Scotland's exports are in trouble but a Brexit could save them

As HMRC announces yet more Scottish export declines, it’s becoming clear that leaving the EU may be the only solution.

The figures aren’t pretty:

  • Only one eighth of Scottish goods are sold abroad
  • Overseas sales are down 9%
  • The fall in Scottish exports is greater than the UK’s overall, which is 6%
  • Machinery and transport exports are down 5%
  • Whisky, one of Scotland’s biggest exports, was down 4.4%

This follows a general downward trend for Scotland — a year before exports fell a massive 11%. Notable declines were with the EU itself, particularly Germany and the Netherlands. On the other hand, exports with the US only dropped 3.5%.

Clearly, being in the EU isn’t helping Scottish exports. Scotland has long relied on the US, particularly its love of great whisky, as its biggest trading partner. Out of the EU Scotland can agree its own beneficial trading terms, free from Brussels’ control, with the US, which is recovering faster than the EU bloc.

Many analysts have blamed the exports decline on a strong sterling, which makes Scottish exports uncompetitive. As we saw at the end of February when London Mayor Boris Johnson announced he would support a Brexit, a drop in the value of the pound is all but certain if Britain leaves the EU — and the fortunes of the overseas manufacturing sector would improve accordingly.

Some may point to Ireland, an EU member, which saw its trade increase last year by a massive 20%, as a reason to stay. But this was thanks primarily to a weakening of the euro, not from the benefits of being in the EU itself.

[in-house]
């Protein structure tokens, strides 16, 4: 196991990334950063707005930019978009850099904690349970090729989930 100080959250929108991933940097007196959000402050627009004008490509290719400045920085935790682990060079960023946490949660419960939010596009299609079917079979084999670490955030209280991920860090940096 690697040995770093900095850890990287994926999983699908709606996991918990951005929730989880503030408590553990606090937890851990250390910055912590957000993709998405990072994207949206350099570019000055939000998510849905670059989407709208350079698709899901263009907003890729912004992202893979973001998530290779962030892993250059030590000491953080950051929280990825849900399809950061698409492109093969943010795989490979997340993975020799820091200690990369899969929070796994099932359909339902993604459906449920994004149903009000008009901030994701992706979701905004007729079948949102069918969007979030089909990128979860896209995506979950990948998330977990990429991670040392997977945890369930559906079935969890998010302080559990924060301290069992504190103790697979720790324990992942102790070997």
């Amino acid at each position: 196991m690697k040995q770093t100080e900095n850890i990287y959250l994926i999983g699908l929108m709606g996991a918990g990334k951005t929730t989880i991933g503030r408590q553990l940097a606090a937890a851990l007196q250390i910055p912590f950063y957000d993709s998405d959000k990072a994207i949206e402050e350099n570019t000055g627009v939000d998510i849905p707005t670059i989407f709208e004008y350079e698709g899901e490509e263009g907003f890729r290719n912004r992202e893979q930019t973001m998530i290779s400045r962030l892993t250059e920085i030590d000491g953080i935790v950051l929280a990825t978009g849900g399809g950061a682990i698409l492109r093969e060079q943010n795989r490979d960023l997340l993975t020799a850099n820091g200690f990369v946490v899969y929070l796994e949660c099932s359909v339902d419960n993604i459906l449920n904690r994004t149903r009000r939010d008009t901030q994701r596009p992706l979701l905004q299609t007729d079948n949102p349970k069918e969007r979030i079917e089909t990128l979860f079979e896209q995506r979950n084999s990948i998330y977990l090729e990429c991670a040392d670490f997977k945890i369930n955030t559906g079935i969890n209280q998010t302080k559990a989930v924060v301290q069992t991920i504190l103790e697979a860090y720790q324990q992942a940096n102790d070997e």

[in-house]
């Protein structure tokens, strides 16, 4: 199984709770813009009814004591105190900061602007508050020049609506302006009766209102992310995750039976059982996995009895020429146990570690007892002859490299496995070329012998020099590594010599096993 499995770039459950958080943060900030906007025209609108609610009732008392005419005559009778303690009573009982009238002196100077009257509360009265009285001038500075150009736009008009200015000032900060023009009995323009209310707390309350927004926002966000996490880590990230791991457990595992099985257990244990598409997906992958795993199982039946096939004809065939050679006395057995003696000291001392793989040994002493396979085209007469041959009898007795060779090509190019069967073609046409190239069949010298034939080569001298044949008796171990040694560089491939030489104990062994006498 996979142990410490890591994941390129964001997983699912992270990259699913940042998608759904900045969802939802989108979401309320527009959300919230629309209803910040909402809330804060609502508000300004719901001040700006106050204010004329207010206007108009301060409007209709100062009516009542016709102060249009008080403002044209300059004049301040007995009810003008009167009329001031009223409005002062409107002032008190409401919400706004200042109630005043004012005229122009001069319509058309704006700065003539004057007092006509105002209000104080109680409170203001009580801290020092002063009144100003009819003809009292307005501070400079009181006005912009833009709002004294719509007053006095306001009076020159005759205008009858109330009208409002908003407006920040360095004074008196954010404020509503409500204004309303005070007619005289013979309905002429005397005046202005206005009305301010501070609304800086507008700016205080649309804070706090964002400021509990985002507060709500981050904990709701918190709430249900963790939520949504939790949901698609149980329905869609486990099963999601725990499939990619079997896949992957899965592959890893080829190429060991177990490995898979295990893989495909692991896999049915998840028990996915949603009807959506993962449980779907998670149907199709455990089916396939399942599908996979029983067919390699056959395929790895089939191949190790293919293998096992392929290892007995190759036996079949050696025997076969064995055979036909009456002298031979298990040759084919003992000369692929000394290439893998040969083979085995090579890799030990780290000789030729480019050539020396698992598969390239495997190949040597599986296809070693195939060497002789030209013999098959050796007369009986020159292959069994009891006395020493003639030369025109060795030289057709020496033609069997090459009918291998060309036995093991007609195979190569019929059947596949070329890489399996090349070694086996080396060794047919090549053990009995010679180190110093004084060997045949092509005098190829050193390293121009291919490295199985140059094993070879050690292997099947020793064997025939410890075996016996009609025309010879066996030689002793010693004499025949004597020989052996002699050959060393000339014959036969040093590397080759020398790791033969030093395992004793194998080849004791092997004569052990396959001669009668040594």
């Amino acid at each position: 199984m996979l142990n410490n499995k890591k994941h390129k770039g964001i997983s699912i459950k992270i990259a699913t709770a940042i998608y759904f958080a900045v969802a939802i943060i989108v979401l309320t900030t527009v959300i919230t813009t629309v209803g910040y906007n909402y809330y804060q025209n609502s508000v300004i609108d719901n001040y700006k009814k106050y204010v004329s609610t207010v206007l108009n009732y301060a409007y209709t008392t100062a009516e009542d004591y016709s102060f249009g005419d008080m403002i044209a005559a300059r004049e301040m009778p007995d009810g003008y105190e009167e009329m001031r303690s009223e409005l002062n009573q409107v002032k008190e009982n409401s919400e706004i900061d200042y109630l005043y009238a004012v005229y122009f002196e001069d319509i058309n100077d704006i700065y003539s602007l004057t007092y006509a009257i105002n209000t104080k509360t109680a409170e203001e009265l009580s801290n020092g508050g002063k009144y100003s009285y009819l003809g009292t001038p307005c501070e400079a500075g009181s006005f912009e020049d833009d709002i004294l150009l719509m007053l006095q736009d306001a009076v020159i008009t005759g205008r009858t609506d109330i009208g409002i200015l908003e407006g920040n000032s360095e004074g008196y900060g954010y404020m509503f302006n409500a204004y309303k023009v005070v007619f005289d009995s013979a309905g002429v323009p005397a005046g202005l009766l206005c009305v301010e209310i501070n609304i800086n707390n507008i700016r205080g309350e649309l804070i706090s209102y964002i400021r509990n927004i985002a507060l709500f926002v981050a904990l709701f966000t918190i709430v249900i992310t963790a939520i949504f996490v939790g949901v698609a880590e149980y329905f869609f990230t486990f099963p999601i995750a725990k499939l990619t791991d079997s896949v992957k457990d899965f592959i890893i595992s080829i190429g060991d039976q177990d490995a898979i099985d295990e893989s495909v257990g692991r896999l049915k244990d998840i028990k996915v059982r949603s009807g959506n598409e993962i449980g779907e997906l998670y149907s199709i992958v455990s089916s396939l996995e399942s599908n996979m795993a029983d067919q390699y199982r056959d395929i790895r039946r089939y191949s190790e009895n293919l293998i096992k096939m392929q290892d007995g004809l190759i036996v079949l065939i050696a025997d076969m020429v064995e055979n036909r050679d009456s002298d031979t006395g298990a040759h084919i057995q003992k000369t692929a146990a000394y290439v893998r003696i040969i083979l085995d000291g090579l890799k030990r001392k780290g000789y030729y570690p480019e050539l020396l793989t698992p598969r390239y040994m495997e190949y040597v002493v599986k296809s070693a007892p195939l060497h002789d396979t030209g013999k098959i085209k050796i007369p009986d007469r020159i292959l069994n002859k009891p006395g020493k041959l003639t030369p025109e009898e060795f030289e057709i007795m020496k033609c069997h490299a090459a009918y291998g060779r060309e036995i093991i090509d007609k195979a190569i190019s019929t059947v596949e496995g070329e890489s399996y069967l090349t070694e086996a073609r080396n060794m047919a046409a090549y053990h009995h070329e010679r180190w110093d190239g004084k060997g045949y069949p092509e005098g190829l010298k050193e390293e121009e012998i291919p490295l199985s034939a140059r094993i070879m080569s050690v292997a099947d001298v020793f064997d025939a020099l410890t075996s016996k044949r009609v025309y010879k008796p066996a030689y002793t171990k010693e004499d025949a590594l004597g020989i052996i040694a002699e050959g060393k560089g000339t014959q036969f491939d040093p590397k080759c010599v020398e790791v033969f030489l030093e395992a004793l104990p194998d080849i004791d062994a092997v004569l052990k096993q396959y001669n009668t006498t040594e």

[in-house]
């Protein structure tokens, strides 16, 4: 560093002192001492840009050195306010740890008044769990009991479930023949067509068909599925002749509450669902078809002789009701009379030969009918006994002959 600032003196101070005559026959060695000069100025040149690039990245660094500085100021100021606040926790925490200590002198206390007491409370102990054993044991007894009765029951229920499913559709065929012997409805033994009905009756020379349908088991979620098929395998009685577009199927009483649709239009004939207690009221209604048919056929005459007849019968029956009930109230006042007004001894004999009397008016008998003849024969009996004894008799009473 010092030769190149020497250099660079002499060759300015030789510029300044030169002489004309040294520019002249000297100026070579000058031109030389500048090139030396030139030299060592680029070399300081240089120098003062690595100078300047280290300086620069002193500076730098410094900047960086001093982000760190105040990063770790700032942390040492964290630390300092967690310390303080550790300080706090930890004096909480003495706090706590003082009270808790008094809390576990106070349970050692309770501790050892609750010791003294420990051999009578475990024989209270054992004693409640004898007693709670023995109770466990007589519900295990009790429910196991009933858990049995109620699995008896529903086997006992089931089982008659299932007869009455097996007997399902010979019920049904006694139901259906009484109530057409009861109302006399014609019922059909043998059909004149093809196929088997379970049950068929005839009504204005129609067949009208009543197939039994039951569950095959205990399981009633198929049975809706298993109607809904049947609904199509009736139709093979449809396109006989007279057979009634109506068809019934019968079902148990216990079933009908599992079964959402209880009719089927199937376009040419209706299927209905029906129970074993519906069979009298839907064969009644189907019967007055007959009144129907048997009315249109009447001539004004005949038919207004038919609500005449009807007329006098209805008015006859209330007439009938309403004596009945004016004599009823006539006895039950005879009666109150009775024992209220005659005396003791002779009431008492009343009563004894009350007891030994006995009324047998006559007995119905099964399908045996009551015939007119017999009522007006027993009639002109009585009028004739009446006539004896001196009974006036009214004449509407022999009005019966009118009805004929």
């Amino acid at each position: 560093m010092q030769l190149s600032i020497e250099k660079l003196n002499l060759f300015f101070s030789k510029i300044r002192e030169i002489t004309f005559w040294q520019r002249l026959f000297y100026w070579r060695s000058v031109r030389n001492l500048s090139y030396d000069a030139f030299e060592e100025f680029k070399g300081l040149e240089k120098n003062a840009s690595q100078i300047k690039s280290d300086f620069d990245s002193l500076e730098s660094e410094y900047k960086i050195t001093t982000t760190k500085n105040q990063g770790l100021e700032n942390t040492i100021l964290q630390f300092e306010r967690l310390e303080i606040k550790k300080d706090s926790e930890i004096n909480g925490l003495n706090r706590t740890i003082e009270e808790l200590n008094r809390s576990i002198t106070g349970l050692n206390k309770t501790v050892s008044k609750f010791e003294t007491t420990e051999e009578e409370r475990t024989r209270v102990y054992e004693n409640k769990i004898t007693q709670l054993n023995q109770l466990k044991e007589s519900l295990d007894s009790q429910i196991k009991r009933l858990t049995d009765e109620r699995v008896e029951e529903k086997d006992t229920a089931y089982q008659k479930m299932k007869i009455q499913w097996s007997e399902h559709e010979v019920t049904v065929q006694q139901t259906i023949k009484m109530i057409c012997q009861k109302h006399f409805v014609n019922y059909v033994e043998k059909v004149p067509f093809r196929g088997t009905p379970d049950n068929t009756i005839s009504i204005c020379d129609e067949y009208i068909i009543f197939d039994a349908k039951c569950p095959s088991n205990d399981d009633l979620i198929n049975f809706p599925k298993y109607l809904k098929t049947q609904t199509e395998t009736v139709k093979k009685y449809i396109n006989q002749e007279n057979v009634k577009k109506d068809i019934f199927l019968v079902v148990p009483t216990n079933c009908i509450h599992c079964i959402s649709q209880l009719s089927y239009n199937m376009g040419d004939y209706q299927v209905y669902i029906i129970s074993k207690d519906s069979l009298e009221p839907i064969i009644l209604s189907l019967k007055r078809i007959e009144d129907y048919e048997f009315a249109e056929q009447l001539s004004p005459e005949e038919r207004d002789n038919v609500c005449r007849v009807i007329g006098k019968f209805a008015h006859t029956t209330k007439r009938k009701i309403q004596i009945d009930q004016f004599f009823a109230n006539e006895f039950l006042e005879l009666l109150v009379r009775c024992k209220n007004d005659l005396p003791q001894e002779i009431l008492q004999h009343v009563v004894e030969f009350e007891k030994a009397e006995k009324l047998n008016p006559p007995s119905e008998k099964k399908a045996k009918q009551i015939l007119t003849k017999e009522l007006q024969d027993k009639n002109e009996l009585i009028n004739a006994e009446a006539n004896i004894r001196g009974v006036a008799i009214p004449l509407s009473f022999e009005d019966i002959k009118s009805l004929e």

The country Scotland really needs to look at is Switzerland — which is in Europe but not the EU. The EU takes 64% of Swiss exports compared to just 45% of British exports. Also, that 45% figure is 10% down from 10 years ago. Critics argue being in the EU gives no benefits to a country’s exports, and many mid-size businesses claim that red tape hampers it.

The fact is the EU has stagnated and isn’t particularly interested in buying Scottish goods. Last year saw Germany, France, and Italy all miss GDP targets, and no-one thinks it will improve any time soon. Scotland should note that countries similar to its size like Portugal and Finland did even worse.

It’s no secret that much of Scotland is against Britain leaving the EU. If Britain votes for Brexit it could increase the momentum for a second referendum on Scottish independence. For now this would be a mistake — oil prices are far too low for Scotland to seriously consider going independent in the current economic climate.

But by supporting Brexit, Scotland can benefit from greatly improved trade and, more importantly, really cash in when the world is hungry for oil again.

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